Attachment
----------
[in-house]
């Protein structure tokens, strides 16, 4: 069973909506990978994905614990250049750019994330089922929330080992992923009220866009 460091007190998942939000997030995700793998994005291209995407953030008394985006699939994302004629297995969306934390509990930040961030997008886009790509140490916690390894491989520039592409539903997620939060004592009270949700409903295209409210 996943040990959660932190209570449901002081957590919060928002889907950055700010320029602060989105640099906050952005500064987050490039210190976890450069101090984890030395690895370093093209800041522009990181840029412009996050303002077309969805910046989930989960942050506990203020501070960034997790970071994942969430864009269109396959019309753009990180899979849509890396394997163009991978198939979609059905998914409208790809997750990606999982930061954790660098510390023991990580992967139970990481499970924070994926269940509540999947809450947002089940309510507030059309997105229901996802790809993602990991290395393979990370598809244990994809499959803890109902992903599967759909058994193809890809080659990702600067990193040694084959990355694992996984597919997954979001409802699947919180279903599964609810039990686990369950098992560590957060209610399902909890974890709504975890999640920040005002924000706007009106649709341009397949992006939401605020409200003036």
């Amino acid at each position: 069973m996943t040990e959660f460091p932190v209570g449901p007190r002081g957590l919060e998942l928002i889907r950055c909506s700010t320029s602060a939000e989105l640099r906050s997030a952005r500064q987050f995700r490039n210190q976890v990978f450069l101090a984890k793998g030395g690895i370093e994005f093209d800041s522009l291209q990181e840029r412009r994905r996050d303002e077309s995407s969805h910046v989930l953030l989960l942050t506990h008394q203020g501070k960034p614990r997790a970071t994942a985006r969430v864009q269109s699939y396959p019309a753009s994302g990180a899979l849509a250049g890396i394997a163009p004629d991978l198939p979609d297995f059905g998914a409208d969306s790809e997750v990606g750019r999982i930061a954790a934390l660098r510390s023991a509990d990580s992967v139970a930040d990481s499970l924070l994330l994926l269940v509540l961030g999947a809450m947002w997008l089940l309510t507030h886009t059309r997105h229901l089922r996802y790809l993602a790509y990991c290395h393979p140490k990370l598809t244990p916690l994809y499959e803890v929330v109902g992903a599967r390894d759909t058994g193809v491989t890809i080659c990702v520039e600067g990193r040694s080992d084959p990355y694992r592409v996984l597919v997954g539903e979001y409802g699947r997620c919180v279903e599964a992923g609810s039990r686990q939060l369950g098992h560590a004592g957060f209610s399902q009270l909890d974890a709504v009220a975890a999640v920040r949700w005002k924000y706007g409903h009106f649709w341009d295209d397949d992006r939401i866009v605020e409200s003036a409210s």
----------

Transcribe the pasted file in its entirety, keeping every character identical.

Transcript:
[in-house]
């Protein structure tokens, strides 16, 4: 069973909506990978994905614990250049750019994330089922929330080992992923009220866009 460091007190998942939000997030995700793998994005291209995407953030008394985006699939994302004629297995969306934390509990930040961030997008886009790509140490916690390894491989520039592409539903997620939060004592009270949700409903295209409210 996943040990959660932190209570449901002081957590919060928002889907950055700010320029602060989105640099906050952005500064987050490039210190976890450069101090984890030395690895370093093209800041522009990181840029412009996050303002077309969805910046989930989960942050506990203020501070960034997790970071994942969430864009269109396959019309753009990180899979849509890396394997163009991978198939979609059905998914409208790809997750990606999982930061954790660098510390023991990580992967139970990481499970924070994926269940509540999947809450947002089940309510507030059309997105229901996802790809993602990991290395393979990370598809244990994809499959803890109902992903599967759909058994193809890809080659990702600067990193040694084959990355694992996984597919997954979001409802699947919180279903599964609810039990686990369950098992560590957060209610399902909890974890709504975890999640920040005002924000706007009106649709341009397949992006939401605020409200003036």
């Amino acid at each position: 069973m996943t040990e959660f460091p932190v209570g449901p007190r002081g957590l919060e998942l928002i889907r950055c909506s700010t320029s602060a939000e989105l640099r906050s997030a952005r500064q987050f995700r490039n210190q976890v990978f450069l101090a984890k793998g030395g690895i370093e994005f093209d800041s522009l291209q990181e840029r412009r994905r996050d303002e077309s995407s969805h910046v989930l953030l989960l942050t506990h008394q203020g501070k960034p614990r997790a970071t994942a985006r969430v864009q269109s699939y396959p019309a753009s994302g990180a899979l849509a250049g890396i394997a163009p004629d991978l198939p979609d297995f059905g998914a409208d969306s790809e997750v990606g750019r999982i930061a954790a934390l660098r510390s023991a509990d990580s992967v139970a930040d990481s499970l924070l994330l994926l269940v509540l961030g999947a809450m947002w997008l089940l309510t507030h886009t059309r997105h229901l089922r996802y790809l993602a790509y990991c290395h393979p140490k990370l598809t244990p916690l994809y499959e803890v929330v109902g992903a599967r390894d759909t058994g193809v491989t890809i080659c990702v520039e600067g990193r040694s080992d084959p990355y694992r592409v996984l597919v997954g539903e979001y409802g699947r997620c919180v279903e599964a992923g609810s039990r686990q939060l369950g098992h560590a004592g957060f209610s399902q009270l909890d974890a709504v009220a975890a999640v920040r949700w005002k924000y706007g409903h009106f649709w341009d295209d397949d992006r939401i866009v605020e409200s003036a409210s």